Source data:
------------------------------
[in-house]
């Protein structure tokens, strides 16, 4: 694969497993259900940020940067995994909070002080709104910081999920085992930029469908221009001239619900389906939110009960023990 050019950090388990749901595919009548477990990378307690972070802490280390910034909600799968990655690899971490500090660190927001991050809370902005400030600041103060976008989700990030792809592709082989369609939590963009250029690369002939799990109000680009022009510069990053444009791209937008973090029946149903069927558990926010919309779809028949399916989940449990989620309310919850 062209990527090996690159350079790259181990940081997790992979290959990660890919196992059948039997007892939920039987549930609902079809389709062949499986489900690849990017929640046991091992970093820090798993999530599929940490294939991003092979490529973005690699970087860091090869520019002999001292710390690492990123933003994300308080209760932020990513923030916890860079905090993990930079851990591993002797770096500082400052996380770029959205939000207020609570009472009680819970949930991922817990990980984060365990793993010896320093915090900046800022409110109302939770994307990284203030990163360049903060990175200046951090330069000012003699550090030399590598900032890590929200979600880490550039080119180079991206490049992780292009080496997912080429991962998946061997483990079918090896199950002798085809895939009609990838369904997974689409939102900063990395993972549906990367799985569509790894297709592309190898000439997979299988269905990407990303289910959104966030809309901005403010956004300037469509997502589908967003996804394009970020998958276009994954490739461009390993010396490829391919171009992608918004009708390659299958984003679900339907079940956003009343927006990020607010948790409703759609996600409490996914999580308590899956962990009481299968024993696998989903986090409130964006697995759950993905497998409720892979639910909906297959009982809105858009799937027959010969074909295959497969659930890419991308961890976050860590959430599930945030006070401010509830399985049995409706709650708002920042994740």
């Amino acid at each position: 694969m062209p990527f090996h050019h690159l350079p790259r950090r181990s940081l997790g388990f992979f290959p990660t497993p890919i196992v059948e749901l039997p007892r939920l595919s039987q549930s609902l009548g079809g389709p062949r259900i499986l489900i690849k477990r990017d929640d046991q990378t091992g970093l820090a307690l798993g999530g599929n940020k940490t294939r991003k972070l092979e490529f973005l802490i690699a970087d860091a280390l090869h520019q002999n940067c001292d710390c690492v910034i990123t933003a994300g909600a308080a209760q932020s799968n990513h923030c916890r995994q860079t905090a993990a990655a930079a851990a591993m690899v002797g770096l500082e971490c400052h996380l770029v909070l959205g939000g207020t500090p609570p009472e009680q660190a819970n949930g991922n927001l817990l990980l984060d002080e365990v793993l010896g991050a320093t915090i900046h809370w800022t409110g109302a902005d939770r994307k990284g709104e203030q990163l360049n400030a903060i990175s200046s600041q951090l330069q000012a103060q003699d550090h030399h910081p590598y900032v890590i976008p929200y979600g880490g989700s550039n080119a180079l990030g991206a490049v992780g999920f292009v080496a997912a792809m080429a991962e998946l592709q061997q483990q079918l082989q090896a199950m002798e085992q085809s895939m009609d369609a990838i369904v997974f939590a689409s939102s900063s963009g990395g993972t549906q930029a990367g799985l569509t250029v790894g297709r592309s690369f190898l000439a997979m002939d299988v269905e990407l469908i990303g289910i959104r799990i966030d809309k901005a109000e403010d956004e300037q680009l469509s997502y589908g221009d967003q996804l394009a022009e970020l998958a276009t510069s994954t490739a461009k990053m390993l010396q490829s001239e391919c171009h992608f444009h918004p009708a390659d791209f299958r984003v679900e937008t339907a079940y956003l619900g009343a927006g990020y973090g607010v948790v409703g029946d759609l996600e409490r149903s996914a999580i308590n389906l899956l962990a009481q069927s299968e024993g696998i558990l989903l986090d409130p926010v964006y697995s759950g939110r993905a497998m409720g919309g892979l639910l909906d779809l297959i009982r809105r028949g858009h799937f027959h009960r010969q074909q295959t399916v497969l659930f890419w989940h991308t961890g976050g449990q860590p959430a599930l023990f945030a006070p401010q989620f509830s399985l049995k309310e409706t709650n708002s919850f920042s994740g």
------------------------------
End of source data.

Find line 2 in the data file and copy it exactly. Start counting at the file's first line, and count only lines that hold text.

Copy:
């Protein structure tokens, strides 16, 4: 694969497993259900940020940067995994909070002080709104910081999920085992930029469908221009001239619900389906939110009960023990 050019950090388990749901595919009548477990990378307690972070802490280390910034909600799968990655690899971490500090660190927001991050809370902005400030600041103060976008989700990030792809592709082989369609939590963009250029690369002939799990109000680009022009510069990053444009791209937008973090029946149903069927558990926010919309779809028949399916989940449990989620309310919850 062209990527090996690159350079790259181990940081997790992979290959990660890919196992059948039997007892939920039987549930609902079809389709062949499986489900690849990017929640046991091992970093820090798993999530599929940490294939991003092979490529973005690699970087860091090869520019002999001292710390690492990123933003994300308080209760932020990513923030916890860079905090993990930079851990591993002797770096500082400052996380770029959205939000207020609570009472009680819970949930991922817990990980984060365990793993010896320093915090900046800022409110109302939770994307990284203030990163360049903060990175200046951090330069000012003699550090030399590598900032890590929200979600880490550039080119180079991206490049992780292009080496997912080429991962998946061997483990079918090896199950002798085809895939009609990838369904997974689409939102900063990395993972549906990367799985569509790894297709592309190898000439997979299988269905990407990303289910959104966030809309901005403010956004300037469509997502589908967003996804394009970020998958276009994954490739461009390993010396490829391919171009992608918004009708390659299958984003679900339907079940956003009343927006990020607010948790409703759609996600409490996914999580308590899956962990009481299968024993696998989903986090409130964006697995759950993905497998409720892979639910909906297959009982809105858009799937027959010969074909295959497969659930890419991308961890976050860590959430599930945030006070401010509830399985049995409706709650708002920042994740």